These are songs you may know inside out, played with intimacy, care, and knowing affection. The result straddles being a record that’s new and a product of the moment, and a nostalgia trip. And, as it was recorded in post-lockdown conditions, it’s maybe the most authentically “pandemic” record of this selection.
These songs have much to be revealed stripped down. The original recordings never exactly obscured emotional provocation, and yet in this form you hear the cracks and it’s all the more powerful for it. Also, it should be noted that this isn’t unproduced: Lytle still layers in synths, backing vocals, and harmony to provide just the right amount of structure to the songs. The “ahhh-ahhhs” of Miner at the Dial-a-View are present and correct, the soft pillow to float away on in that chorus. All the while, he indulges himself a few ad-libs; glancing winks to the audience. I’m struck by what a thoughtful realisation of this project it is.
To hear this version at this time, bridging pandemic isolation and a record I know so well and love so much is an absolute gift for which I am so thankful.
I only saw two live shows in 2020. (Side note: What the fuck?) At least, though, one of them was this, inevitably rooted in a swirl of tumultuous circumstances. Having just spent Christmas at home, I found myself returning to the UK in February for a funeral. My first family loss in 20 years, the first of two this year, but the only one I was able to travel for. The last time I would have to visit home before lockdowns and quarantine protocols spread around the world. Thanks for being here with me on this journey; when I started writing I had not realised how 2020 somehow sucked even more than I had remembered. Fuck!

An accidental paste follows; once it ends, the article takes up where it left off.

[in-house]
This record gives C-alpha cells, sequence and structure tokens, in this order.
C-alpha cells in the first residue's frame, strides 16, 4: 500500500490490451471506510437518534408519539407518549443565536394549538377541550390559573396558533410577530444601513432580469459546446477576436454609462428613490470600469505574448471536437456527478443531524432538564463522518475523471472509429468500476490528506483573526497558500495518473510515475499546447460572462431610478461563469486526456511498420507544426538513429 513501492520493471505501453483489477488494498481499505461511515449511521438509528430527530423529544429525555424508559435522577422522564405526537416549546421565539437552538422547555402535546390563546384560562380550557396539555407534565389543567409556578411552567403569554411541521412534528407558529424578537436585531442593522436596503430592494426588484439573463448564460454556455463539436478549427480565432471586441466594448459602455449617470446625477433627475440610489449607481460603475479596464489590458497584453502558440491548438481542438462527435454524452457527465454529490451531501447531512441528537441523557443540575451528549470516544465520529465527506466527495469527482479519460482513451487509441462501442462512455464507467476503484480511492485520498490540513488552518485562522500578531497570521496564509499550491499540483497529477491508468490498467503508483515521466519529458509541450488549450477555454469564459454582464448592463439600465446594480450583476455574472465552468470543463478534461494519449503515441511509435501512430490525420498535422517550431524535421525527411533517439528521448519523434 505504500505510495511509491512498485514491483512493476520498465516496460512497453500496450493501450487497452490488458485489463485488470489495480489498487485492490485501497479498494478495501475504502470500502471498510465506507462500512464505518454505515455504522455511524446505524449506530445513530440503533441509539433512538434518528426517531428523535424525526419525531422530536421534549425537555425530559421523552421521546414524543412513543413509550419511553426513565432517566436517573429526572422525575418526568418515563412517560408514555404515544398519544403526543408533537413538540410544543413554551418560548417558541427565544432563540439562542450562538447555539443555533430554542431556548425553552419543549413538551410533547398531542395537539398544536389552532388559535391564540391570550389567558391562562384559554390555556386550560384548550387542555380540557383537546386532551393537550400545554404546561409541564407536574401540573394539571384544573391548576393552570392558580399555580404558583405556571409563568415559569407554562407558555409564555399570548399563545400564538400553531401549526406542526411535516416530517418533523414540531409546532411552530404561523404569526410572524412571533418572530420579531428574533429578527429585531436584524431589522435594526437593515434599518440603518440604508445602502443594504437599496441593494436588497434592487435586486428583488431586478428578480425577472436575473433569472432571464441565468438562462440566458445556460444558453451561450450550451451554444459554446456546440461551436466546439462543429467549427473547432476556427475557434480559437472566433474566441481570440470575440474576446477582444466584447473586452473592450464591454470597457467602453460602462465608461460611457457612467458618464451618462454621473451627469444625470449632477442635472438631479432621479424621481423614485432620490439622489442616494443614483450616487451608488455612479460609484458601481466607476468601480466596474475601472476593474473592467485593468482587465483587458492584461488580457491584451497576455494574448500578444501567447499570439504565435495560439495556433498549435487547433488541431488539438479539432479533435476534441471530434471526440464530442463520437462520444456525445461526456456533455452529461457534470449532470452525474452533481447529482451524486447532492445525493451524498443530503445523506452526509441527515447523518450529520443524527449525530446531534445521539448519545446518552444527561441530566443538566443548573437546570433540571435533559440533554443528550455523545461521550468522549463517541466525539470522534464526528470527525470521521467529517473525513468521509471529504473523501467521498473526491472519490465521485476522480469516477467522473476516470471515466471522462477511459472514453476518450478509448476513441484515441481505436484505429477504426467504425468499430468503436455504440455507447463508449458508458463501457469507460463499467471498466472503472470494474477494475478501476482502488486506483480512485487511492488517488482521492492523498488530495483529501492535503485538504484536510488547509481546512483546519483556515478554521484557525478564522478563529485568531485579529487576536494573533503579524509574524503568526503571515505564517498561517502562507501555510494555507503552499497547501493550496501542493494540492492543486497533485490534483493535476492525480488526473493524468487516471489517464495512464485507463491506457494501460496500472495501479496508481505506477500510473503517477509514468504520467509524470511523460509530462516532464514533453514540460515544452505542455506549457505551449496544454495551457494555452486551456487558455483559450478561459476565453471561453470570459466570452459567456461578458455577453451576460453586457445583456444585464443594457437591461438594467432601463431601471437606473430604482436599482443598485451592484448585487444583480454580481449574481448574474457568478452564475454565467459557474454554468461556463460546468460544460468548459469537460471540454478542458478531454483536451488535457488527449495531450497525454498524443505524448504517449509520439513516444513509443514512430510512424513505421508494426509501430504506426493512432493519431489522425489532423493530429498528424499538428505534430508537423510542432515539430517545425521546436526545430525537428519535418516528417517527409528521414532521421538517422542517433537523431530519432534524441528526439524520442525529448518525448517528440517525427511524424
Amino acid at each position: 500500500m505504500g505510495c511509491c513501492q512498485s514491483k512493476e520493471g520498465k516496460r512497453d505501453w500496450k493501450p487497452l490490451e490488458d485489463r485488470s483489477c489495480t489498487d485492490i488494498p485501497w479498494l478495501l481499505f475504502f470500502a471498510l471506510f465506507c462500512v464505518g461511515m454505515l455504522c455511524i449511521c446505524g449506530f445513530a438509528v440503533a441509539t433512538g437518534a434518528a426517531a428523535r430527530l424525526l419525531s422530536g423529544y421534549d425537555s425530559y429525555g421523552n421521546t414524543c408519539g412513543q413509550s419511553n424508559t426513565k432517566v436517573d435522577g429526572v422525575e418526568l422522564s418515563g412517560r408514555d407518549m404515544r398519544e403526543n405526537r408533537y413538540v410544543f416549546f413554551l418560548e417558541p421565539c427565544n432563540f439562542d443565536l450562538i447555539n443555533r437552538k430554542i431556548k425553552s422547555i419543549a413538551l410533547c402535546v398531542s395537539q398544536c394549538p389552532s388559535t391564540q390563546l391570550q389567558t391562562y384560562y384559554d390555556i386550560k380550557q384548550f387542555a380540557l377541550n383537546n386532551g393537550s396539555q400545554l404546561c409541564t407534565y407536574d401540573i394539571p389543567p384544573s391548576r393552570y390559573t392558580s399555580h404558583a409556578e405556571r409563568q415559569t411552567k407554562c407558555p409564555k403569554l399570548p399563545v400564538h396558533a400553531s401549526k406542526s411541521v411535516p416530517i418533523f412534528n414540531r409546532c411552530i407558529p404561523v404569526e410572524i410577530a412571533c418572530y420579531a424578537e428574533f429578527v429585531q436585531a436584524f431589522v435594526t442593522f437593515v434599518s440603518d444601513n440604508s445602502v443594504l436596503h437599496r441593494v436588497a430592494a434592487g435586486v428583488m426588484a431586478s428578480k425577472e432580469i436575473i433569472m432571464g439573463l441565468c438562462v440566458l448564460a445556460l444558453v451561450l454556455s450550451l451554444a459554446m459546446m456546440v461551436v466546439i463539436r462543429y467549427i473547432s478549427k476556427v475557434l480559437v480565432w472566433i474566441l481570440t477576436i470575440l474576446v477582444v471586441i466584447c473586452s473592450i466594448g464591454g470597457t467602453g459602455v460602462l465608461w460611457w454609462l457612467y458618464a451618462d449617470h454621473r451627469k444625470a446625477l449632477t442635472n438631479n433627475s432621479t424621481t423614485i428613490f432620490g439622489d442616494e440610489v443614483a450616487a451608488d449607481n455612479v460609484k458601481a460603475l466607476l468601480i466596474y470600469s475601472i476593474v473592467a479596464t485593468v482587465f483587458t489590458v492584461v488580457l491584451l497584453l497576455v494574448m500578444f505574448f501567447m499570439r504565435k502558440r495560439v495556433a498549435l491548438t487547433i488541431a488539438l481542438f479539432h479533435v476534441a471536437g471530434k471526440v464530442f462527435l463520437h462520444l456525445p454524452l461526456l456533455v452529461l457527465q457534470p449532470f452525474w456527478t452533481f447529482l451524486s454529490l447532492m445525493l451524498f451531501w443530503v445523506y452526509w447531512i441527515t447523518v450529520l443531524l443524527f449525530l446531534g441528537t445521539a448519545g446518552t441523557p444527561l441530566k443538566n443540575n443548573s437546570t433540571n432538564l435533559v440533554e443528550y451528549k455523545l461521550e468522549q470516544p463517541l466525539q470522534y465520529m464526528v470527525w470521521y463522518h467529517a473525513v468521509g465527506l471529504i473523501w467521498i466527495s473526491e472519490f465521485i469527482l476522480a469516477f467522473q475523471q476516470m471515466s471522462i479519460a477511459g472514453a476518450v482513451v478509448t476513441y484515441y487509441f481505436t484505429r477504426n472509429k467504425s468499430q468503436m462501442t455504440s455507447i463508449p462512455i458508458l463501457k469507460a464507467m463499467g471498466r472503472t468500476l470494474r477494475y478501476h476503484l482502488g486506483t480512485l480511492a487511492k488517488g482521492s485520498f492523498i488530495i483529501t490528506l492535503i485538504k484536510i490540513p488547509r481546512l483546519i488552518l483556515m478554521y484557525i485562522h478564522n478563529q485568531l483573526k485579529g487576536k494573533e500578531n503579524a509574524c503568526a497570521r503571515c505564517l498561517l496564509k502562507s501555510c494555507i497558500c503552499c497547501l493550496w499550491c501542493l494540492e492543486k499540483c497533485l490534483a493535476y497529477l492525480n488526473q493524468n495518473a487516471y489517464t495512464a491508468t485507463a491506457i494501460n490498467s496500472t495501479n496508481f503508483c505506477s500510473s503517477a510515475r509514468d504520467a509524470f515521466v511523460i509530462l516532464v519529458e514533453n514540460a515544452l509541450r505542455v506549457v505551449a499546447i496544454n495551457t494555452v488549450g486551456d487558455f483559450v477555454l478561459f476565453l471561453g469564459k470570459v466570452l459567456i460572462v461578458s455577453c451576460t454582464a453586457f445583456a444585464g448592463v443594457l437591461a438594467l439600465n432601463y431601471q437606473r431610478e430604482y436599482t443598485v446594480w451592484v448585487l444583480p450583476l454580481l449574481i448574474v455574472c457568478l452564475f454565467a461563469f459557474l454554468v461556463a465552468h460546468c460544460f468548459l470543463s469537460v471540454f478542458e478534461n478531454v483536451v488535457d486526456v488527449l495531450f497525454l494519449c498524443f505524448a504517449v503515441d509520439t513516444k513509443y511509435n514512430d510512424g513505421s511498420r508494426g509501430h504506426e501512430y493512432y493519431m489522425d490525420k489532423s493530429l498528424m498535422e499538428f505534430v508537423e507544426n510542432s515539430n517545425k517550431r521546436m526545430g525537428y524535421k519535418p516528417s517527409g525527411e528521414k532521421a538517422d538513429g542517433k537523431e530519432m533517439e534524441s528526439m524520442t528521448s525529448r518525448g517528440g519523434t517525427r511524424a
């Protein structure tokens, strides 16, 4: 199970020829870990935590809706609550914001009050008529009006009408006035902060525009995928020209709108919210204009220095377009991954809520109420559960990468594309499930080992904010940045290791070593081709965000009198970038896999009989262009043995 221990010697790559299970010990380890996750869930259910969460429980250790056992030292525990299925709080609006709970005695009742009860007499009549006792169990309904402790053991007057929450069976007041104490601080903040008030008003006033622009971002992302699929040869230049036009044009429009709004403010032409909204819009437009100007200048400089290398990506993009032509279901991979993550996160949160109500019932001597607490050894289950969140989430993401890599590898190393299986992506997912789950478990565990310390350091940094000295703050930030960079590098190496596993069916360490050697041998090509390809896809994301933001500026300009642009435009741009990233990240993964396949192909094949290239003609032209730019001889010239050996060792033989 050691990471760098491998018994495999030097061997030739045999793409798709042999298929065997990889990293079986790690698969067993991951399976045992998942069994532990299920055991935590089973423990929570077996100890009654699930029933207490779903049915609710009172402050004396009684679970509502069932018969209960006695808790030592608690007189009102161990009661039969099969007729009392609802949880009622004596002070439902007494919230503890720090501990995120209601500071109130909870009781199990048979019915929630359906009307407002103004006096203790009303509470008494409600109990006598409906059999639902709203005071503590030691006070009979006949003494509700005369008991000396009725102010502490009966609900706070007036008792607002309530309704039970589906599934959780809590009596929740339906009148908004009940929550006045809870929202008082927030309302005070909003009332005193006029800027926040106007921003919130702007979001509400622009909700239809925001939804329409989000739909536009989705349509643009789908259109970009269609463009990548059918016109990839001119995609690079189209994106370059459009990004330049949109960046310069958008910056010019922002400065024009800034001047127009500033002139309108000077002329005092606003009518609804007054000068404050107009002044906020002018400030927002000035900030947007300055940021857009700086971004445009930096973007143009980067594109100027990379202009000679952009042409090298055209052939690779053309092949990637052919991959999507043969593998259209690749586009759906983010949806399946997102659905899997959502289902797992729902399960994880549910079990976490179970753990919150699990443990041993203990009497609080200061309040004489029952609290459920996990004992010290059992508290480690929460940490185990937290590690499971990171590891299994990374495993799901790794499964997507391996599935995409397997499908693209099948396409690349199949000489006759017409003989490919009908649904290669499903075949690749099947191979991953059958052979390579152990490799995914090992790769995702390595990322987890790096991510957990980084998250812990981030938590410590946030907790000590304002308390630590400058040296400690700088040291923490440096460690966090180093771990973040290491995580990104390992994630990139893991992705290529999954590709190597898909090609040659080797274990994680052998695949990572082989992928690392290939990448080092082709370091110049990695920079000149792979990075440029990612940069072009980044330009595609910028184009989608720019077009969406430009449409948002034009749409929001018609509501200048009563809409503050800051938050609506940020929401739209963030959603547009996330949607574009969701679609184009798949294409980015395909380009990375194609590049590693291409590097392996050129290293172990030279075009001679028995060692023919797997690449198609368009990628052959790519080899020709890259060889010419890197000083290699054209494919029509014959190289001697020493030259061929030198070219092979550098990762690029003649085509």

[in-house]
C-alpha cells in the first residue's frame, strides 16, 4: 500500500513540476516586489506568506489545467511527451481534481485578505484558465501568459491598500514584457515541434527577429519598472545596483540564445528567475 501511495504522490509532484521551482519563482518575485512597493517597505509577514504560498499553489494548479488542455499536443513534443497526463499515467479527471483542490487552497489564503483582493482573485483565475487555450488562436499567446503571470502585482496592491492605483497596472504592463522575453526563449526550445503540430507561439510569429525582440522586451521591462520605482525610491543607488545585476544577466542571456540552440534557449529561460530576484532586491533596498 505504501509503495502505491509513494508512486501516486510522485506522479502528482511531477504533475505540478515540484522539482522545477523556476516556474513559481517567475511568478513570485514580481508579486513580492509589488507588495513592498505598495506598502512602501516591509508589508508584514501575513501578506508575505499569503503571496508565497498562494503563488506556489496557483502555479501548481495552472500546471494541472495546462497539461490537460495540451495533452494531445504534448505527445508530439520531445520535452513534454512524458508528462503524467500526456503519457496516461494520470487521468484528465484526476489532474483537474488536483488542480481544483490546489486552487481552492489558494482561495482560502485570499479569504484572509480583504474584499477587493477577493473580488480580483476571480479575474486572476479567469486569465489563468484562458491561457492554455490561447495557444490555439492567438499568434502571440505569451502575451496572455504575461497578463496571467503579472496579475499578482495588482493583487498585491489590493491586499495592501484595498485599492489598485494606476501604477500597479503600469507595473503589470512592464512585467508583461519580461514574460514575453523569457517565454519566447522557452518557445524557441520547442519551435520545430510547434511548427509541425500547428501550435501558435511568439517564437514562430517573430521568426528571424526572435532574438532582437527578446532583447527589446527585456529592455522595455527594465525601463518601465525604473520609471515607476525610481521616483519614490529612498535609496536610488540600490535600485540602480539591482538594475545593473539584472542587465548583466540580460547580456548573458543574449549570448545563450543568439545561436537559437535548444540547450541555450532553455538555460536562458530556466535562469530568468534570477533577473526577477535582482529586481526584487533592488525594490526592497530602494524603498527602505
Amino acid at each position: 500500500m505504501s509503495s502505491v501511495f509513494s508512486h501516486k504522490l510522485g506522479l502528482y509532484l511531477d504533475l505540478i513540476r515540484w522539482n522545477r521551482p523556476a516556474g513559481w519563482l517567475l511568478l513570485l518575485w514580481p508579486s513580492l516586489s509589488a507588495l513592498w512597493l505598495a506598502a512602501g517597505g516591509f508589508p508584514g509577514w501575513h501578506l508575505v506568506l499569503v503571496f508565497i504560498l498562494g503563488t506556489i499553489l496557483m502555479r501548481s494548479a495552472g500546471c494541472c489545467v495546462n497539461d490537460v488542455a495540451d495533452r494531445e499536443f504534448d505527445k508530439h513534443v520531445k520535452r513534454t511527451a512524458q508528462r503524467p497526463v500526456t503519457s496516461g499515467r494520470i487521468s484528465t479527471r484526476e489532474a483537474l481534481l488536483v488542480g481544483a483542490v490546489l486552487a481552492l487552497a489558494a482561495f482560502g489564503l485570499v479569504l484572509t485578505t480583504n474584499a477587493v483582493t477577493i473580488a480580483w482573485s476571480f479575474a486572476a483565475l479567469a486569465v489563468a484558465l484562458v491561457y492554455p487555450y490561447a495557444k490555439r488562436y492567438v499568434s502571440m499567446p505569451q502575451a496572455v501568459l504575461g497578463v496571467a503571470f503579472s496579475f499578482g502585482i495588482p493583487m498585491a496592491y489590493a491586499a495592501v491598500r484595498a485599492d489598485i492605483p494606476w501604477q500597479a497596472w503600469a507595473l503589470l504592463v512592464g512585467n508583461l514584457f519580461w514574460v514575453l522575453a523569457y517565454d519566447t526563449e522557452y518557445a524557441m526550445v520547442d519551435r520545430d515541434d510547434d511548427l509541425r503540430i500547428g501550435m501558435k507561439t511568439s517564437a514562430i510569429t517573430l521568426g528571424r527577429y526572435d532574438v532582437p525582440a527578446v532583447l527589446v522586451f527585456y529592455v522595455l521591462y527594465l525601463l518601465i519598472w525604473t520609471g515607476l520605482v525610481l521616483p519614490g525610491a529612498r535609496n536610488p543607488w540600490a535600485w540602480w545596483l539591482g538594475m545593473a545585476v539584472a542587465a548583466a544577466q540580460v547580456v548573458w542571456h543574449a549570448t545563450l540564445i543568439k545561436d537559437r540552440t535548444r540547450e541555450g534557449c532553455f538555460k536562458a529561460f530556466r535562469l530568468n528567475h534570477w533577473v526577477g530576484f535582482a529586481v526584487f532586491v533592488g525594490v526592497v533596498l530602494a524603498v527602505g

Anyhoo. While I was there, my Dad got sick. (Just for a day, to be clear, given the above.) He had tickets to see Max Richter’s inaugural performance of this new piece, Voices. So in his stead through this mixed-fortune, I accompanied my brother to Barbican in London. Richter introduced an “upside down” orchestra, proportioned with double-bass and cello in dominance over higher register strings. The piece is recognisably Richter (if you know his Sleep work, in particular), but the construction of the orchestra makes it unique.
So far, our commentary on 2020 has been limited to the pandemic and quarantine isolation. Alas, I regret we must also check in with rampant nationalism. The end of the Trump presidency offers some respite, but Brexit just happened still, so I’m not feeling great. The past five years have been an open wound of humanity tearing itself apart, manipulative stoked hatred of race and ethnicity driving fascist agendas, dragging us collectively backwards and apart. What a moment, then, for this piece to be commissioned.
All human beings are born free and equal in dignity and rights.